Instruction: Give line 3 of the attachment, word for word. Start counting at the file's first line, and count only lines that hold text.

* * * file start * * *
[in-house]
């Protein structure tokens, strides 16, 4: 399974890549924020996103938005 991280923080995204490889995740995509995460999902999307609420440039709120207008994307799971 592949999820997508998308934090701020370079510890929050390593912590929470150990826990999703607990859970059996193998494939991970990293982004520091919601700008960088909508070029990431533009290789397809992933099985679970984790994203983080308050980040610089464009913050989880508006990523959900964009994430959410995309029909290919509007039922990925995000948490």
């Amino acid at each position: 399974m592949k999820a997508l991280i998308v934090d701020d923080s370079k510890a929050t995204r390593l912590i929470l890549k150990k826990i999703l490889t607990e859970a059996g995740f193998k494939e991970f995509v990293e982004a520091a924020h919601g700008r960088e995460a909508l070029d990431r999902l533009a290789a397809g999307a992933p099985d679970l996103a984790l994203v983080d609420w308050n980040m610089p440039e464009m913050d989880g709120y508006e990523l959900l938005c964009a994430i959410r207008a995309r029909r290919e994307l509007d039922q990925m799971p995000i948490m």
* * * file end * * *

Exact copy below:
């Amino acid at each position: 399974m592949k999820a997508l991280i998308v934090d701020d923080s370079k510890a929050t995204r390593l912590i929470l890549k150990k826990i999703l490889t607990e859970a059996g995740f193998k494939e991970f995509v990293e982004a520091a924020h919601g700008r960088e995460a909508l070029d990431r999902l533009a290789a397809g999307a992933p099985d679970l996103a984790l994203v983080d609420w308050n980040m610089p440039e464009m913050d989880g709120y508006e990523l959900l938005c964009a994430i959410r207008a995309r029909r290919e994307l509007d039922q990925m799971p995000i948490m």